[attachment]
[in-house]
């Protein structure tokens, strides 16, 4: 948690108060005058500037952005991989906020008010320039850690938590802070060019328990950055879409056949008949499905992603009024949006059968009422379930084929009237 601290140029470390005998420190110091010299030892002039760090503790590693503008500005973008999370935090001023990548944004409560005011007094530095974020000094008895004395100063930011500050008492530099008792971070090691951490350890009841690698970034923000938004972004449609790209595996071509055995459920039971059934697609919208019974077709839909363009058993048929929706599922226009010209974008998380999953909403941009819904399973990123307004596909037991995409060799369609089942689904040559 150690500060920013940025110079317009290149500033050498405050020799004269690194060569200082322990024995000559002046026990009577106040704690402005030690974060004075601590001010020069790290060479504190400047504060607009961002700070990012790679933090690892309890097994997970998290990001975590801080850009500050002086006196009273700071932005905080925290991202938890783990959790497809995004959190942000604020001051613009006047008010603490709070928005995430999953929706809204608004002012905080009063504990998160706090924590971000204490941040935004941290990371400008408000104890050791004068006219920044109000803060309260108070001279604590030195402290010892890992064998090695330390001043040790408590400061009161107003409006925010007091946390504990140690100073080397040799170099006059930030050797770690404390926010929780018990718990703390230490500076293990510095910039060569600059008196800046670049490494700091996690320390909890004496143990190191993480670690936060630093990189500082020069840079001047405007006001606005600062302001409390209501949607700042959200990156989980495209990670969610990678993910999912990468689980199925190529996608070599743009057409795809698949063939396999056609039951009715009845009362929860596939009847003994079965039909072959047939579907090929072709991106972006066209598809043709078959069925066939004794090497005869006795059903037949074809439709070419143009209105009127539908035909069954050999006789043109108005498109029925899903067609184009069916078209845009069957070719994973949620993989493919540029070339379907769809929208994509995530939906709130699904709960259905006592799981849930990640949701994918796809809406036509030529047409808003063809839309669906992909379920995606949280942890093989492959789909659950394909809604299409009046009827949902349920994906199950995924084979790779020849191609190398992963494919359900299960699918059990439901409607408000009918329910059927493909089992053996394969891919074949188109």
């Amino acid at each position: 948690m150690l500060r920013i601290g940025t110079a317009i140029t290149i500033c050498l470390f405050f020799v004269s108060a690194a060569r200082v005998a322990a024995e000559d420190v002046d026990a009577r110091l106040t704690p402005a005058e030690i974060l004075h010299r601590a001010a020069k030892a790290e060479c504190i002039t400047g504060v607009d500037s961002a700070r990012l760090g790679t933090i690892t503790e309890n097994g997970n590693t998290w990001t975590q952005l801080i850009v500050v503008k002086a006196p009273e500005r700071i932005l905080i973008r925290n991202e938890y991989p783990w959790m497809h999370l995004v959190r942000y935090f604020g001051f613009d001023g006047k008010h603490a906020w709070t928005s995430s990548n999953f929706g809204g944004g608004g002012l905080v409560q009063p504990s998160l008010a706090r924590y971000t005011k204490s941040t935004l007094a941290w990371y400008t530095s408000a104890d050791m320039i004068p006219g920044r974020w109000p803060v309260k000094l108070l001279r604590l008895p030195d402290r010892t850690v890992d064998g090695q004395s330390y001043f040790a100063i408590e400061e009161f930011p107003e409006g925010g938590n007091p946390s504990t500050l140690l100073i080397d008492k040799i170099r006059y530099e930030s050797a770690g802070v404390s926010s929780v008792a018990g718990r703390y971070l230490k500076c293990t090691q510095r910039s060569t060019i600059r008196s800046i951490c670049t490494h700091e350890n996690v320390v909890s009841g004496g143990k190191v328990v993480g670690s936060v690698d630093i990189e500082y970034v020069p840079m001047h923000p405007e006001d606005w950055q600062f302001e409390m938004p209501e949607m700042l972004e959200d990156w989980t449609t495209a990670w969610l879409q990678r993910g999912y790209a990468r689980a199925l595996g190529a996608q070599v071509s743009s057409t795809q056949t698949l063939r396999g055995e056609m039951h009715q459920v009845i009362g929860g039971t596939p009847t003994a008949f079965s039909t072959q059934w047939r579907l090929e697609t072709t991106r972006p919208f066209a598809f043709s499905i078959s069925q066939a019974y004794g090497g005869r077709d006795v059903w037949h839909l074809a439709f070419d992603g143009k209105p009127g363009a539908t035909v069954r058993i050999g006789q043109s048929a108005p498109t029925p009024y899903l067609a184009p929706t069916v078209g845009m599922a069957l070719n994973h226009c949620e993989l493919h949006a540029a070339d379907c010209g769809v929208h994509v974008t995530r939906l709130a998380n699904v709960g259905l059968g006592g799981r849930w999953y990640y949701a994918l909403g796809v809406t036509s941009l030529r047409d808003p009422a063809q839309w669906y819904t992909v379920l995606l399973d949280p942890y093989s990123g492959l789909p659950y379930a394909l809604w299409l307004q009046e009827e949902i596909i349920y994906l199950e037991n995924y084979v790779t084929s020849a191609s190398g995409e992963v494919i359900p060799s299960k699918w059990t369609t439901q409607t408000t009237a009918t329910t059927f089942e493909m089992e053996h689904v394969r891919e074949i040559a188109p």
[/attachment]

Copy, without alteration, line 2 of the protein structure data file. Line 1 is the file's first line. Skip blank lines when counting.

């Protein structure tokens, strides 16, 4: 948690108060005058500037952005991989906020008010320039850690938590802070060019328990950055879409056949008949499905992603009024949006059968009422379930084929009237 601290140029470390005998420190110091010299030892002039760090503790590693503008500005973008999370935090001023990548944004409560005011007094530095974020000094008895004395100063930011500050008492530099008792971070090691951490350890009841690698970034923000938004972004449609790209595996071509055995459920039971059934697609919208019974077709839909363009058993048929929706599922226009010209974008998380999953909403941009819904399973990123307004596909037991995409060799369609089942689904040559 150690500060920013940025110079317009290149500033050498405050020799004269690194060569200082322990024995000559002046026990009577106040704690402005030690974060004075601590001010020069790290060479504190400047504060607009961002700070990012790679933090690892309890097994997970998290990001975590801080850009500050002086006196009273700071932005905080925290991202938890783990959790497809995004959190942000604020001051613009006047008010603490709070928005995430999953929706809204608004002012905080009063504990998160706090924590971000204490941040935004941290990371400008408000104890050791004068006219920044109000803060309260108070001279604590030195402290010892890992064998090695330390001043040790408590400061009161107003409006925010007091946390504990140690100073080397040799170099006059930030050797770690404390926010929780018990718990703390230490500076293990510095910039060569600059008196800046670049490494700091996690320390909890004496143990190191993480670690936060630093990189500082020069840079001047405007006001606005600062302001409390209501949607700042959200990156989980495209990670969610990678993910999912990468689980199925190529996608070599743009057409795809698949063939396999056609039951009715009845009362929860596939009847003994079965039909072959047939579907090929072709991106972006066209598809043709078959069925066939004794090497005869006795059903037949074809439709070419143009209105009127539908035909069954050999006789043109108005498109029925899903067609184009069916078209845009069957070719994973949620993989493919540029070339379907769809929208994509995530939906709130699904709960259905006592799981849930990640949701994918796809809406036509030529047409808003063809839309669906992909379920995606949280942890093989492959789909659950394909809604299409009046009827949902349920994906199950995924084979790779020849191609190398992963494919359900299960699918059990439901409607408000009918329910059927493909089992053996394969891919074949188109």